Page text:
FIG. 3 shows an exemplary system 300 having a failure module 302 that can monitor and/or predict failures for a processing blade 304 and a storage blade 306, for example, based upon operating characteristics from sensors in blades and/or in a cooling system 308, as described above. The processing blade 304 can include a processor 310, memory 312, and an intelligent platform management controller (IPMC) 314. IPMC is a generic controller that performs various functions including monitoring various operating parameters, such as voltage and temperature on the various components on the platform.
The storage blade 306 can include a processor 315, disks 316 a,b and an IPMC 318. The blades can include a variety of integrated circuits, such as processors, programmable logic devices, etc., and discrete components, such as resistors, capacitors, transistors and diodes
The failure module 302 can include a series of agents to monitor error information that can be used to predict failures. The agents provide information to the failure module 302 for predicting failures based upon the cooling system 308 and other operating characteristics. In the illustrated embodiment, a fan failure prediction agent 320 is coupled to an IPMC 322 in the cooling system 308. A first silicon failure prediction agent 324 is coupled to the IPMC 314 in the processor blade 304 and a second silicon failure prediction agent 326 is coupled to the IPMC 318 in the storage blade 306. A memory failure prediction agent 328 is coupled to the processor 310/memory 312 and a disk failure prediction agent 330 is coupled to the processor 315 in the storage blade 306.
Integrated circuits on the blades 304, 306 are designed to operate under specified temperature, voltage and frequency conditions. Typically these devices are validated to operate in all corners of the operating range. The operating corners could be, for example, operation at or about the upper limit of the allowed environment temperature or other parameter. Validation plans may include stressing devices beyond the normal operating ranges in various combinations of low, normal and high settings. For example, a device will be tested to operate to its full performance in a low voltage limit, a high temperature limit, and a high frequency limit of the rated specification. Based on the level of integration, function, performance, power dissipation, local heat sinks, and local fan devices of devices on the blades, hotspots on the blade may exist.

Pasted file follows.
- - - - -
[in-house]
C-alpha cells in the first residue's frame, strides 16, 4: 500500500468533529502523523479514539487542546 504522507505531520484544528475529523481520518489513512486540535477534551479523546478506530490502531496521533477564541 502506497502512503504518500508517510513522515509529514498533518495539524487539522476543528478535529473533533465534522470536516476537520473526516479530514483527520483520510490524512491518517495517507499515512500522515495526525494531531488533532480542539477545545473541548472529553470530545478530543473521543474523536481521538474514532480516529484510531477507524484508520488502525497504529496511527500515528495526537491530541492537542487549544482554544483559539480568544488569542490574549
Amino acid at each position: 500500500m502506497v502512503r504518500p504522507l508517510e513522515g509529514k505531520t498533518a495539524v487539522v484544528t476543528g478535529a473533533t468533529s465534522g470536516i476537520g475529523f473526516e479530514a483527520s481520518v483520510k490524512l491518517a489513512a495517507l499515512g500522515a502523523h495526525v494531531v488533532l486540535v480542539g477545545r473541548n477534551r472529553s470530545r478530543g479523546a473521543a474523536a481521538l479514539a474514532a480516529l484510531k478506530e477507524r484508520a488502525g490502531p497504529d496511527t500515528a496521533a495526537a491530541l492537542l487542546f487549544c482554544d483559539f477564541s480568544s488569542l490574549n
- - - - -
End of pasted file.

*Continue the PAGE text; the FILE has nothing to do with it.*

On a typical high performance blade, sensors for temperature are built into various components, such as a processor, memory module, and various chipsets. The temperature sensors are typically in the form of temperature sensing diodes connected to analog-to-digital converters providing temperature data for the silicon in these devices. Temperature sensors generally exist inside the disk drives. The IPMC controller on the blade monitors these temperature sensors and reports the data at a predetermined interval to the requesting software. In one embodiment, sensor data records are part of the IPMC internal data structures. Whenever the measured temperature crosses set thresholds, error alerts are generated by the IPMC. Voltage sensors are implemented in a similar fashion and these monitor the voltage levels on the various power supply rails on the platform.
The voltage and temperature probes should be placed as close as possible to the source of power dissipation. It may be noted that the hardware architecture of the blade in the platform can be taken into consideration and the various tolerances that can creep in due to the tolerances of functionality of each individual component. The design may be robust in specifications of performance under various extremes of voltage, frequency and temperature.
Even though a device/component/system operates with full performance, for example 100% CPU (central processing unit) load, there may be an increased likelihood that if the device/component/system continues to operate under full performance during corner conditions due to presence of other devices in the system there will be additional dynamic swings of these parameters of voltage, temperature and even frequency. These dynamic swings are likely to cause the device to operate beyond the ratings and can eventually lead to failures.
Consider a CPU rated to operate at 2 GHz with a maximum die temperature of 100 Deg C. and core operating voltage of 1.9V. Due to a sudden increase in the load on the CPU, the temperature goes beyond 100 deg C., say 105 deg C., for about 30 seconds. This operation for 30 seconds at 105 deg C. is operation beyond the rated operating range. These events of dynamic swings beyond the operating range in one or more parameters at the same time will be captured as critical events of operation. The rate at which these events happen will be an indicator how over stressed the devices are, and will be used to predict the degradation of the system and can lead to eventual failures. As used herein, the term “event” refers to an operating condition when one or more of the operating parameters is beyond the rated setting.